Running and spinning are both effective for weight loss, but there are some major, very important differences.

"Spinning" is just a modern name for "stationary exercise bike". A few years ago, the name was upgraded by gyms and fitness centers to better market and promote group classes. In recent years, studies have proven exercises where you stand up are generally more effective and beneficial for weight loss than those where you sit. This was mainly in reference to exercise bikes, but also applies to today's equipment for spinning.

If you talk to any cyclist (or someone who regularly spins), they're going to say spinning is better. But remember a bike in any form is a machine that converts and uses energy very efficiently. To match a simple run, you have to maintain a very high speed and high cadence (this is the number of revolutions of the crankset per minute). Otherwise (since you're using a machine), you have to cycle significantly longer than a typical run.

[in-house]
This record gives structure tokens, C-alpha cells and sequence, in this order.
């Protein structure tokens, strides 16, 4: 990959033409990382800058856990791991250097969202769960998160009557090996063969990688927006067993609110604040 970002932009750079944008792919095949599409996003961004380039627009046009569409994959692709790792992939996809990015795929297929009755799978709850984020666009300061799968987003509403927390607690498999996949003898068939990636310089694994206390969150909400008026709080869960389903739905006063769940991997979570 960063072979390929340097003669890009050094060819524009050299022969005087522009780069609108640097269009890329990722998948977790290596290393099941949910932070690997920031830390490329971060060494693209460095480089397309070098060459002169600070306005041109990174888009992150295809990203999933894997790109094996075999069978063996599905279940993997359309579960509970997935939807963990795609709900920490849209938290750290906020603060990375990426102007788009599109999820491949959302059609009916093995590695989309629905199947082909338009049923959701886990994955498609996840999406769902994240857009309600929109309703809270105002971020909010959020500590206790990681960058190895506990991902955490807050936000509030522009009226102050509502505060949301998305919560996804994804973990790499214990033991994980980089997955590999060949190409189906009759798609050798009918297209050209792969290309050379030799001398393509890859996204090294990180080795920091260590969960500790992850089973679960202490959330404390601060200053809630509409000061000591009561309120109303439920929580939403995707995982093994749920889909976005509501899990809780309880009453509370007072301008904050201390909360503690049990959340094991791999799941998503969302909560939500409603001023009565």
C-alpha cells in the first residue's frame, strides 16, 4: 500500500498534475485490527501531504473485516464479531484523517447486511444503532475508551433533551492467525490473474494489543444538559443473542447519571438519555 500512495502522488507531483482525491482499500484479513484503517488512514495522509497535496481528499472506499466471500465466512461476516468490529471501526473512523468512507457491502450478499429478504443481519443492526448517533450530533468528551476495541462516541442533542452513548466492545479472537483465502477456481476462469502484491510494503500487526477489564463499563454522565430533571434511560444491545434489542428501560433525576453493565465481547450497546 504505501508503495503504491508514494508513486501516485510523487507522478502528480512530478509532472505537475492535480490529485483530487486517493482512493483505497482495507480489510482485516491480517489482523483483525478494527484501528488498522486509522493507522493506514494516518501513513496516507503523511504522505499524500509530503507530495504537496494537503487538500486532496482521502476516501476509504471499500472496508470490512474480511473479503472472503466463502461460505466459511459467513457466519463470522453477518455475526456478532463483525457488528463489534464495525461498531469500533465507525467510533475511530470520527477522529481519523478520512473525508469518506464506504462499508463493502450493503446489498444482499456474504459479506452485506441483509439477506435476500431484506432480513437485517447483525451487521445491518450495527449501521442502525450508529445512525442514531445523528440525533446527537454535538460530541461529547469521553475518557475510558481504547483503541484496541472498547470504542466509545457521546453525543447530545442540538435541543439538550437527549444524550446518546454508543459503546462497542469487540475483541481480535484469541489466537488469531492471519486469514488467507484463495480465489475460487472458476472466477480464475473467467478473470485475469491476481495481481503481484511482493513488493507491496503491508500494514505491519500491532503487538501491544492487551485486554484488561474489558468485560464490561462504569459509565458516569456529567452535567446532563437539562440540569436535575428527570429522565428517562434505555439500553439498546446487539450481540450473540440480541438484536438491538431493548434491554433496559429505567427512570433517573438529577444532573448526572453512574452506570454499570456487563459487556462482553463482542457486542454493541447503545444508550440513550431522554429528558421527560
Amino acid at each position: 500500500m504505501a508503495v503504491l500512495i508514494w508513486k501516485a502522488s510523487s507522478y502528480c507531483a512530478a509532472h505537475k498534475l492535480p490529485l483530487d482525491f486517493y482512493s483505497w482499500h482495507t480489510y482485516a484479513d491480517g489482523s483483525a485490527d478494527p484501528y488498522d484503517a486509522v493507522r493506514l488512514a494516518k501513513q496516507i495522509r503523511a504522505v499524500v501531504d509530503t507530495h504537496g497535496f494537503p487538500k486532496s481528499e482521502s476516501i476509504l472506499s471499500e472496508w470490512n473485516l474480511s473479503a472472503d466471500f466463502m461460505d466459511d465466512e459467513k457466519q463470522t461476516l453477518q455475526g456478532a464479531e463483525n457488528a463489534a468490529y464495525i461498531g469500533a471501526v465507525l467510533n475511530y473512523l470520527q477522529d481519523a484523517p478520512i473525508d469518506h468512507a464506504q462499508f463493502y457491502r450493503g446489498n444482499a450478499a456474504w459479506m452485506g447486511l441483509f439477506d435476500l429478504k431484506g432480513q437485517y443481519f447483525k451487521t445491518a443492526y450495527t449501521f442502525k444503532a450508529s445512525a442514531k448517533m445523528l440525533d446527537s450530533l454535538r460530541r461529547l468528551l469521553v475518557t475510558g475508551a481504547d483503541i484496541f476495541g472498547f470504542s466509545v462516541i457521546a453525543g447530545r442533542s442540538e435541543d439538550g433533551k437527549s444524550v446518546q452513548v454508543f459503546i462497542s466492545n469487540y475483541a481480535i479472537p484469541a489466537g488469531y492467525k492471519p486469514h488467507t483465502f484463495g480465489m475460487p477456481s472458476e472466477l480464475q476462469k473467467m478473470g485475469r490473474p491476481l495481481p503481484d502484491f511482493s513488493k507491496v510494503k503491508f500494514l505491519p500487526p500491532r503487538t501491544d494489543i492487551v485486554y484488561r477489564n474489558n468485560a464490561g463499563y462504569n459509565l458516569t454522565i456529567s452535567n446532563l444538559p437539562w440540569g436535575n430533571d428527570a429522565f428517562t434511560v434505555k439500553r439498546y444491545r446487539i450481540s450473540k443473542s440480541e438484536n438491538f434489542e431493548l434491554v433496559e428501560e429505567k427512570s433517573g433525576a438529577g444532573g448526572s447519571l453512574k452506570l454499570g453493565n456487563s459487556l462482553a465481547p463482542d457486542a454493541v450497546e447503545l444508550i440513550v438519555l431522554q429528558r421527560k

For example, a 175 pound person who runs 25 minutes at 7.5 miles per hour (a moderate 8 minute mile pace), burns 413 calories. However the same person would have to bike or spin at 16 to 19 miles per hour (very fast, racing pace) for 25 minutes just to burn 397 calories. This can be verified using any calorie calculator.

To match running, you have to spin faster and usually spin a lot longer. And to match the cardiovascular benefits of running, you have to pedal fast enough to increase your heart rate and breathing, otherwise (if you pedal too slow or apply too much tension), it will lean more toward an anaerobic exercise. You may have to do other outside exercises to ensure you work other body parts too.

A true cyclist on a real bike uses shoes attached to their pedals. These are known as "clipless pedals". They allow cyclists to maximize their pedaling and use the "full circle" (pulling up and pushing down), while keeping both feet positioned in perfect form. To maximize the benefits of spinning, I would strongly advise using these. Most fitness and athletic shoe stores now offer shoes compatible with spinning, but check with your gym first, to make sure you purchase the correct ones. Typically this is determined by a medal attachment near the mid-sole of the shoe.